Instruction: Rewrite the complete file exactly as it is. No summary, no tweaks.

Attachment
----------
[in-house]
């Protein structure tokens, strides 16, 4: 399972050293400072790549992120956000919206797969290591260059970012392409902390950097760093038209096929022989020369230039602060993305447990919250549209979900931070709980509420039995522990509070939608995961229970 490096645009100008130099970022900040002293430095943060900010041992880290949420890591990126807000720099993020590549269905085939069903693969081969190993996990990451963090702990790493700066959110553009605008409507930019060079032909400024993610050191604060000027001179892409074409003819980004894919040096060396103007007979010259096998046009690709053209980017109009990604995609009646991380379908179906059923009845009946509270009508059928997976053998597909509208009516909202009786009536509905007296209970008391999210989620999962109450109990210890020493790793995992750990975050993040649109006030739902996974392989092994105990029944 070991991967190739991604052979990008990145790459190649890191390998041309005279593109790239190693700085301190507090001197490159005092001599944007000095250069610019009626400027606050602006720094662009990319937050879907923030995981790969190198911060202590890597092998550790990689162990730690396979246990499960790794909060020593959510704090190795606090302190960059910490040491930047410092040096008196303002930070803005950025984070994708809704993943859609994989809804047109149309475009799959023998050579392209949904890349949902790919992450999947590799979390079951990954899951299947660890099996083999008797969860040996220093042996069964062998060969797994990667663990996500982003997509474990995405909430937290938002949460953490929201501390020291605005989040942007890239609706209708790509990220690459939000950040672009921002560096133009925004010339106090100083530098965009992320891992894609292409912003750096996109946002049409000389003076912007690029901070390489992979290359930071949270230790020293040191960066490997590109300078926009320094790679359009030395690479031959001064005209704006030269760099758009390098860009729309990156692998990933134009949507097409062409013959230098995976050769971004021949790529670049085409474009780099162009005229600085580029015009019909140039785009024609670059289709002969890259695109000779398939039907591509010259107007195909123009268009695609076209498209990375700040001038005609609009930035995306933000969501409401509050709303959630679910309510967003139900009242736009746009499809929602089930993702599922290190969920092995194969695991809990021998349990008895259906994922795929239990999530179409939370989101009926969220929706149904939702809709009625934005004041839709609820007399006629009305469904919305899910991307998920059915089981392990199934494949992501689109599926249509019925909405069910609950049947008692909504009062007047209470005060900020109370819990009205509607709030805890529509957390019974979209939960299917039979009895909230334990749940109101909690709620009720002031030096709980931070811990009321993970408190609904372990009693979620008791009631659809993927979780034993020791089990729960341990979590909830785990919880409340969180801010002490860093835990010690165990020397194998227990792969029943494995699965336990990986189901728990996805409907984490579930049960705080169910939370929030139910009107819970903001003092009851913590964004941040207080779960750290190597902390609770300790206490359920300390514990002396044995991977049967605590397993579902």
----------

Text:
[in-house]
């Protein structure tokens, strides 16, 4: 399972050293400072790549992120956000919206797969290591260059970012392409902390950097760093038209096929022989020369230039602060993305447990919250549209979900931070709980509420039995522990509070939608995961229970 490096645009100008130099970022900040002293430095943060900010041992880290949420890591990126807000720099993020590549269905085939069903693969081969190993996990990451963090702990790493700066959110553009605008409507930019060079032909400024993610050191604060000027001179892409074409003819980004894919040096060396103007007979010259096998046009690709053209980017109009990604995609009646991380379908179906059923009845009946509270009508059928997976053998597909509208009516909202009786009536509905007296209970008391999210989620999962109450109990210890020493790793995992750990975050993040649109006030739902996974392989092994105990029944 070991991967190739991604052979990008990145790459190649890191390998041309005279593109790239190693700085301190507090001197490159005092001599944007000095250069610019009626400027606050602006720094662009990319937050879907923030995981790969190198911060202590890597092998550790990689162990730690396979246990499960790794909060020593959510704090190795606090302190960059910490040491930047410092040096008196303002930070803005950025984070994708809704993943859609994989809804047109149309475009799959023998050579392209949904890349949902790919992450999947590799979390079951990954899951299947660890099996083999008797969860040996220093042996069964062998060969797994990667663990996500982003997509474990995405909430937290938002949460953490929201501390020291605005989040942007890239609706209708790509990220690459939000950040672009921002560096133009925004010339106090100083530098965009992320891992894609292409912003750096996109946002049409000389003076912007690029901070390489992979290359930071949270230790020293040191960066490997590109300078926009320094790679359009030395690479031959001064005209704006030269760099758009390098860009729309990156692998990933134009949507097409062409013959230098995976050769971004021949790529670049085409474009780099162009005229600085580029015009019909140039785009024609670059289709002969890259695109000779398939039907591509010259107007195909123009268009695609076209498209990375700040001038005609609009930035995306933000969501409401509050709303959630679910309510967003139900009242736009746009499809929602089930993702599922290190969920092995194969695991809990021998349990008895259906994922795929239990999530179409939370989101009926969220929706149904939702809709009625934005004041839709609820007399006629009305469904919305899910991307998920059915089981392990199934494949992501689109599926249509019925909405069910609950049947008692909504009062007047209470005060900020109370819990009205509607709030805890529509957390019974979209939960299917039979009895909230334990749940109101909690709620009720002031030096709980931070811990009321993970408190609904372990009693979620008791009631659809993927979780034993020791089990729960341990979590909830785990919880409340969180801010002490860093835990010690165990020397194998227990792969029943494995699965336990990986189901728990996805409907984490579930049960705080169910939370929030139910009107819970903001003092009851913590964004941040207080779960750290190597902390609770300790206490359920300390514990002396044995991977049967605590397993579902």